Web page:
The tie in United States v. Texas means that there were four justices willing to sustain Obama’s amnesty. If Hillary Clinton wins the White House, she will fill the Supreme Court seat left vacant by the death of Antonin Scalia.

Because Clinton will appoint only a reliable liberal, she would be able to restart Obama’s amnesty program, let it go immediately into a new court challenge, and make its way quickly to the Supreme Court, where it is a foregone conclusion that the program would be upheld by a 5-4 liberal majority.

In other words, if Hillary Clinton wins, then even if Republicans keep control of Congress, amnesty for millions of illegal aliens will become a reality.

And even until then, Obama’s first amnesty program, DACA (which granted amnesty to a much smaller number of illegal aliens, focusing on children referred to as DREAMers) will also continue in force throughout 2016, because DACA was not challenged in this lawsuit.

This case is also a sobering and disturbing decision for conservatives because there was a narrow issue on which the Court could have unanimously decided this case against Obama on a temporary basis.

The APA issue, in this case, was that all “substantive rules”—that is, regulations that create public policy resembling a law—must go through the APA’s notice-and-comment requirement. This provision of the APA requires the federal government to publish all proposed rules, allow the American public and various expert groups to submit objections and comments, make formal responses to those concerns, and then issue final rules. That way if anyone files a lawsuit challenging the new regulations, there is a lengthy paper trail that a court can use against the government.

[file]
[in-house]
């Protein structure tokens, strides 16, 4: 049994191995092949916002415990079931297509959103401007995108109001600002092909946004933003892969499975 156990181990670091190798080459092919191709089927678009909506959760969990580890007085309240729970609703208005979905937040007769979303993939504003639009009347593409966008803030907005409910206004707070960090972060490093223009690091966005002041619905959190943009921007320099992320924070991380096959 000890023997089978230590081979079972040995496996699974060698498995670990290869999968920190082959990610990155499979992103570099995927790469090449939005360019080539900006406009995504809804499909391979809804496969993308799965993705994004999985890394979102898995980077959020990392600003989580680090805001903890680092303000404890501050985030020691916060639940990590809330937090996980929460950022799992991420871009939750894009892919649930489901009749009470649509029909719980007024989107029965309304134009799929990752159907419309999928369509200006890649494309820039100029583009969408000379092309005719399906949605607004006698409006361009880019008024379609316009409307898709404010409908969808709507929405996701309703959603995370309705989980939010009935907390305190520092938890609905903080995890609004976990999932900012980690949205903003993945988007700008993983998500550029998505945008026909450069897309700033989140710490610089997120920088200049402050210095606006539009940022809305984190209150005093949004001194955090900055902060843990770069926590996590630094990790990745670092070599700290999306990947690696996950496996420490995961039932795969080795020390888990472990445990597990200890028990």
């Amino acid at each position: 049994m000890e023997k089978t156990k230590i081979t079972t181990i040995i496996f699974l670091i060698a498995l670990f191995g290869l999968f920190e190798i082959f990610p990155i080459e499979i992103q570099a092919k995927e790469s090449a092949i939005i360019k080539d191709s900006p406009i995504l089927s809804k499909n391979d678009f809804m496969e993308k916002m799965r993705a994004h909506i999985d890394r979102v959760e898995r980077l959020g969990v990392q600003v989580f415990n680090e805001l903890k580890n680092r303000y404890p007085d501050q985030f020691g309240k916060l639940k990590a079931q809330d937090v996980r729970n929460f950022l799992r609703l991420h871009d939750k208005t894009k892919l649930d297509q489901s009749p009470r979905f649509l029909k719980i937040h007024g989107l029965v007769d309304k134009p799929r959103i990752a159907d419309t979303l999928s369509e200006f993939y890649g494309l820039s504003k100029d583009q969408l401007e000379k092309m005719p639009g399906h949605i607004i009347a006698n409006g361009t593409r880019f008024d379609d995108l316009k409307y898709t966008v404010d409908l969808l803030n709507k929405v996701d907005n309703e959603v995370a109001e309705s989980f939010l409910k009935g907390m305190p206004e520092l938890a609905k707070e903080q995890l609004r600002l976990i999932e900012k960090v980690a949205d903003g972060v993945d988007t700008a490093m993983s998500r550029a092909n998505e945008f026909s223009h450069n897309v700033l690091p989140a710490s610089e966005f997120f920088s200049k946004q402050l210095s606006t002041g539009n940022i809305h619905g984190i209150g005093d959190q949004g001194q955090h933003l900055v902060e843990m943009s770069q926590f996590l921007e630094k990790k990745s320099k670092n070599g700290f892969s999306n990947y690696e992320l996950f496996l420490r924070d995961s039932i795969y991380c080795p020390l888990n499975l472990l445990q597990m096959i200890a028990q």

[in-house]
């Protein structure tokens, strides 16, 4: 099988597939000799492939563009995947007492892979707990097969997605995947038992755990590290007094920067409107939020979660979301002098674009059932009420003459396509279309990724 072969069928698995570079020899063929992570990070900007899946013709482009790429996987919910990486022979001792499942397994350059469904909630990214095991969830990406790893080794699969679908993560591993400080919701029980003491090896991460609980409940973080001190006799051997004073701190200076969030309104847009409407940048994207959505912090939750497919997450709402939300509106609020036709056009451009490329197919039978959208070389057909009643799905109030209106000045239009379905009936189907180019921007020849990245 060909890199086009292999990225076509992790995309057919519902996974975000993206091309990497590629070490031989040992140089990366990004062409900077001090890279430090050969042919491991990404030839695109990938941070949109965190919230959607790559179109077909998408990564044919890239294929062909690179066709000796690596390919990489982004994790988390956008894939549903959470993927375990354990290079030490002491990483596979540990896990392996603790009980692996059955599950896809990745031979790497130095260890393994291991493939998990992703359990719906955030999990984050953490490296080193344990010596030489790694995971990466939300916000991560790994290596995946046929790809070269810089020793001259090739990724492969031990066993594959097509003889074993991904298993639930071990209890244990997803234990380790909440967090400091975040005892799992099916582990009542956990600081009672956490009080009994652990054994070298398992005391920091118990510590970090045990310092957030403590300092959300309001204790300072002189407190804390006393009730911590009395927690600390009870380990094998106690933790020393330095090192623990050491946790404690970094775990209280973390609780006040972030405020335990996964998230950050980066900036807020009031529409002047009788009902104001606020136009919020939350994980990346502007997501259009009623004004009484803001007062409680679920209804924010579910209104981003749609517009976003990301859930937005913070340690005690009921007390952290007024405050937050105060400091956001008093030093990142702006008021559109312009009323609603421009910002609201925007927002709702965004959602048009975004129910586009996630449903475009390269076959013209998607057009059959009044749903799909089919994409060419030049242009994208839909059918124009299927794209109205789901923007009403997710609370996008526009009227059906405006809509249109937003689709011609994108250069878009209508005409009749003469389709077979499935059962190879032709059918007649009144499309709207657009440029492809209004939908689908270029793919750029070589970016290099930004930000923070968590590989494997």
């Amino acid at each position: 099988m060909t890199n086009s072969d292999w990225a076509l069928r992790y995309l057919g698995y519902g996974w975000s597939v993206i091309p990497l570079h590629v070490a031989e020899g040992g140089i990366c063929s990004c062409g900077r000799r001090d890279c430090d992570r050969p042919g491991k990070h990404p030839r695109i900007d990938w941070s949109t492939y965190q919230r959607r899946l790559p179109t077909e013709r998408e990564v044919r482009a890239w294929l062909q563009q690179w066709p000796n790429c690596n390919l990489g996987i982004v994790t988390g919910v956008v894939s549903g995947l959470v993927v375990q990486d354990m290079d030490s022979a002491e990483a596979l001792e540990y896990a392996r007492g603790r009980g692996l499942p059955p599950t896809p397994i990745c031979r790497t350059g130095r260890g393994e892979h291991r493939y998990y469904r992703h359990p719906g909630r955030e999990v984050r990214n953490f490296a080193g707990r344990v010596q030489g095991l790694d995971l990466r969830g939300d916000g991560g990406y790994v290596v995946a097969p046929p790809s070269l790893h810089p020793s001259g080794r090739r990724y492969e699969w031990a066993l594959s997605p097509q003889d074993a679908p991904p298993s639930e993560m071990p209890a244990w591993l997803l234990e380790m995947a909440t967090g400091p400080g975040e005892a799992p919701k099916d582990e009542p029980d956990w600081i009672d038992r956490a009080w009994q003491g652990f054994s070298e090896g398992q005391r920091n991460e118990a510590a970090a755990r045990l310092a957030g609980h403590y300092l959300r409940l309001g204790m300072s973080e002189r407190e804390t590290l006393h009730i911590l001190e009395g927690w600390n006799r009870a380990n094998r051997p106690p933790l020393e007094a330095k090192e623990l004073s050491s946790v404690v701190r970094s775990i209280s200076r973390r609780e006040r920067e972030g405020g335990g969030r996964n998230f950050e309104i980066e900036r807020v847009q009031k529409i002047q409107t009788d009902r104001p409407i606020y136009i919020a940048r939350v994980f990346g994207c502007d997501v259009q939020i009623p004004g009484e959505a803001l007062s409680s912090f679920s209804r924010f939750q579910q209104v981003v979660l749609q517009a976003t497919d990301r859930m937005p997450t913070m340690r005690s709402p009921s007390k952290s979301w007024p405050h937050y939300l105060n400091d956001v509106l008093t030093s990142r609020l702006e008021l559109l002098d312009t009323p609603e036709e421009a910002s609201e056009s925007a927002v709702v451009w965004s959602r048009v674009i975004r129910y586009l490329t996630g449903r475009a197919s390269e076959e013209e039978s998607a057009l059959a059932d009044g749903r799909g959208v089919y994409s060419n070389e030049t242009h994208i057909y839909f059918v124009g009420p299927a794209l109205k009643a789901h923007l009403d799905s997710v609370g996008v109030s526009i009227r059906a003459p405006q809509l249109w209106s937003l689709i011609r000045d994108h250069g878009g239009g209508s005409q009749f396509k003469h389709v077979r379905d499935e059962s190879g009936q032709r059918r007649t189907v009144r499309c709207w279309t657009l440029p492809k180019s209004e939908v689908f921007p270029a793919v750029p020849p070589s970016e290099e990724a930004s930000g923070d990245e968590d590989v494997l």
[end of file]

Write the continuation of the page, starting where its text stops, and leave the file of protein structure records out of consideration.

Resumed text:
If the Court had ruled that notice-and-comment was not followed here, it could have forced Obama to redo the program correctly, allowing a new legal challenge a couple years down the road. It would have kept the government honest and held it accountable, yet still allowed liberals a chance of victory on the ultimate merits of the case down the road.

But the four liberal justices on the Court were unwilling to take even this very modest step.

It is shocking to suggest that the federal government did not need to go through the time-consuming process, which is used to ensure transparency and enforce government accountability. If Obama could do DAPA without notice-and-comment, then a future president could similarly enact other multi-billion-dollar programs with enormous national consequences without undergoing the process, such as EPA cap-and-trade programs, creating LGBT rules, or fundamental changes in labor laws, education policy, or military policy.

So the ultimate fate of immigration amnesty and a host of other issues will ultimately be decided by November’s election and the Supreme Court that America’s next president will create.

Ken Klukowski is legal editor for Breitbart News. Follow him on Twitter @kenklukowski.